Why is it a Problem?
The disposal of used tyres in the UK is a significant issue that could literally be costing us the earth.
Due to heavy metals and other pollutants found in tyres there is a potential for leaching of toxins in to the water table. This is dangerous to human health and other organisms.
Because rubber is a durable material the tyres will remain a source of pollutants for a long time if they are land filled. It is therefore imperative that they are recycled correctly.
Every day in Britain over 100,000 worn tyres are taken off cars, vans and trucks accounting for a total of around 50 million tyres (480,000 tonnes) per year.
Presently the UK recovers around 100% of these tyres due to the landfill ban, which came into effect in 2006. This means that no tyres are allowed to be dumped in landfill sites, excluding bicycle tyres.
Used tyres are sorted for use in one of four options: retreading, re-use, material recycling, and energy recovery.
Retreading is the name of the process which extends the life of a tyre by adding new material.
The Used Tyre Working Group (UTWG), formed in 1995 to act as a link between industry and Government on used tyre recovery issues, favours retreading as the first line recovery option.
It is considered to make the best use of the waste tyre source. Manufacturing a retread tyre for an average car takes 4.5 gallons less oil than the equivalent new tyre, and for commercial vehicle tyres the saving is estimated to be about 15 gallons per tyre.
The first stage of retreading is a primary inspection, from which as few as 15% proceed to stage two. In 1999 Colway, the UK’s biggest retread firm processed one million tyres while rejecting a further four million.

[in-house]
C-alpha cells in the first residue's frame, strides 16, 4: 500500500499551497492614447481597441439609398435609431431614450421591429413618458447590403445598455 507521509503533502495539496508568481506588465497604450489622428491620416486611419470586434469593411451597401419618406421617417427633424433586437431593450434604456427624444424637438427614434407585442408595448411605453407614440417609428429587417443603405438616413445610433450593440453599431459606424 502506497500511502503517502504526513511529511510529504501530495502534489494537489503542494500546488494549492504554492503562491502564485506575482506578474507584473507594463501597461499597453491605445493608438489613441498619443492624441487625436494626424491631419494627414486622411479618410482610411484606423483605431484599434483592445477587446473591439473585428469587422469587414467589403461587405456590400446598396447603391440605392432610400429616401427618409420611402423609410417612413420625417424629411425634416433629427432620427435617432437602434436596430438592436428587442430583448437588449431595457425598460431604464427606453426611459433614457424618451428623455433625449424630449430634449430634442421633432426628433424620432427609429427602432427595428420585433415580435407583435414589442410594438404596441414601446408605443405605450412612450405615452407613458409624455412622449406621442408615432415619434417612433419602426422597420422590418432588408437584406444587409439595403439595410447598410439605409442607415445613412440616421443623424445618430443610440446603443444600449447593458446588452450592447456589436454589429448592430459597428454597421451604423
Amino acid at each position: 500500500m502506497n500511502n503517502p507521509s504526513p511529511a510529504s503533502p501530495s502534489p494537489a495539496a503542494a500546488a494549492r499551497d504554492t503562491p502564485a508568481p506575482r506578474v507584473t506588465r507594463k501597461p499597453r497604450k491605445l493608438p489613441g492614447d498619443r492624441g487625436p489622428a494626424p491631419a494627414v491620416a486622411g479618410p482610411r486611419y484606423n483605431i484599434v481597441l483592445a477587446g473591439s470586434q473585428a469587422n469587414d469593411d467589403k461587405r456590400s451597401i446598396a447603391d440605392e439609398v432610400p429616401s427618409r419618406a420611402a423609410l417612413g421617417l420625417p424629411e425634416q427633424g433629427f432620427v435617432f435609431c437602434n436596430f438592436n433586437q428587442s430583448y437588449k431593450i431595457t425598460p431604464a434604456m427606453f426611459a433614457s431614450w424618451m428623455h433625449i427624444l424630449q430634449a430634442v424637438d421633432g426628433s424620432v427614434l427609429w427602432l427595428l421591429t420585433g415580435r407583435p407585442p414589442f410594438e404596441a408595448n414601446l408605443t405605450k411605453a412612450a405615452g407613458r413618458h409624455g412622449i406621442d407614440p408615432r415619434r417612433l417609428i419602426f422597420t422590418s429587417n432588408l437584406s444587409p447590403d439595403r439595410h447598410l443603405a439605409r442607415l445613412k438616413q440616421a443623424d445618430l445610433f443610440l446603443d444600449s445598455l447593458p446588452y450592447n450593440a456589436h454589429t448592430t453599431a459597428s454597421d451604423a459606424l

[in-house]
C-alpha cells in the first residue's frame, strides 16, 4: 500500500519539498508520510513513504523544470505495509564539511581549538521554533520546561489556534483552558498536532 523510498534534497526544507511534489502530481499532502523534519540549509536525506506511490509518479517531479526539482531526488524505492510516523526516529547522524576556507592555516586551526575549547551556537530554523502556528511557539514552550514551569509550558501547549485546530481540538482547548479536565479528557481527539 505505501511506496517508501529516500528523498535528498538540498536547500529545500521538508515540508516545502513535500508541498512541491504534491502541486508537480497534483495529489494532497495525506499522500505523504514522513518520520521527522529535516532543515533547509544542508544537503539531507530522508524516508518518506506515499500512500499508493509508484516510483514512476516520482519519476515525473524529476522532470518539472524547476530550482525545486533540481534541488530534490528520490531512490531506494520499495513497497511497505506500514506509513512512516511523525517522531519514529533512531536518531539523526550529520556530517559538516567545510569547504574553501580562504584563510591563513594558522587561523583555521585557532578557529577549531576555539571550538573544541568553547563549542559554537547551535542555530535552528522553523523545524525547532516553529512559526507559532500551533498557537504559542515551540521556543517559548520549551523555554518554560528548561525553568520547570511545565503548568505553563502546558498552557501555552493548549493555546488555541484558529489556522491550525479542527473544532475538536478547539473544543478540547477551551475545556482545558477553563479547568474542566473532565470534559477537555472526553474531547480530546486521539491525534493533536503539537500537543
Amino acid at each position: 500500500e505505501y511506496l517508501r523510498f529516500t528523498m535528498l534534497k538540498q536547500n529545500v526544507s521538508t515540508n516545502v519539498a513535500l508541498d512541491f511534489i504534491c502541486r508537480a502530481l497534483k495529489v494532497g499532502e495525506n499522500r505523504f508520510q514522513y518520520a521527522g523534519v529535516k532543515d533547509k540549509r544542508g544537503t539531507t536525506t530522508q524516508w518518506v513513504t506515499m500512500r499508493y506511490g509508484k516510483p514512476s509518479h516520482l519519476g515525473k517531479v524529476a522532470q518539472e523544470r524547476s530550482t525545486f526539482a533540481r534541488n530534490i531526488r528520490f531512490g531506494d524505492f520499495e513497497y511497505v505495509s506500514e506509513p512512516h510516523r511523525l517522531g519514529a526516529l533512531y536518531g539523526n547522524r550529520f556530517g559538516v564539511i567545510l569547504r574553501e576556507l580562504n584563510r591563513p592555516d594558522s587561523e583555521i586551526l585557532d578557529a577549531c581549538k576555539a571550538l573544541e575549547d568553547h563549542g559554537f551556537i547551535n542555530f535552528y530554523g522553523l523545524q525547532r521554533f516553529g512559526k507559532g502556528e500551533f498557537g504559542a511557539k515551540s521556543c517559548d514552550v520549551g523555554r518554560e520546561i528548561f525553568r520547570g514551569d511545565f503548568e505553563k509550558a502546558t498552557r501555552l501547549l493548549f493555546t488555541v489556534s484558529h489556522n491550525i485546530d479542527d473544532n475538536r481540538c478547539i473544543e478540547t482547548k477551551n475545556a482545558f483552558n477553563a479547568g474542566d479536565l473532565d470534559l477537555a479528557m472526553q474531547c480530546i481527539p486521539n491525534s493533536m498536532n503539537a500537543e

In the second stage, the old tread of the tyre is mechanically removed by a process called buffing. Application of the new tread follows, using one of two methods: pre-cure or mould-cure.
Application Of New Tread:
The tread rubber has already been vulcanized with the new tread design prior to application.
Unvulcanised rubber is applied to the buffed tyre before the tread is vulcanized.
The new tyre is then inspected again, before being trimmed and painted.
Retreads have to be marked according to the British Standard BS AU 144f: 1988.
By shredding the tyres the rubber that they are made from can be used to make floor surfaces, such as for children’s playgrounds or carpet underlay.
Tyres can be used as a fuel for some processes, such as in cement plants. This recovers the energy that is inherent in the tyre and reduces the energy cost of the production of cement.
Recovering energy can be difficult because of the gases that are released from the tyres contain chemicals, which make them harmful to human health.
Heating tyres without oxygen being present, a process called pyrolysis, can generate useful gas and oil among other things and produces fewer atmospheric emissions than direct energy recovery.
- Through proper maintenance of tyres, they can last a lot longer before they need replacing. Always ensure that tyres are inflated to the correct pressures.
- Nearly half the truck and bus tyres on the road in the UK have been retreaded and over 90% of all aircraft tyres are retreads.
- With a higher calorific value than top grade coal, a typical car tyre equates to ten litres of fuel oil.
- Tyres can be used in a variety of other ways (such as plant pots and even walls for buildings)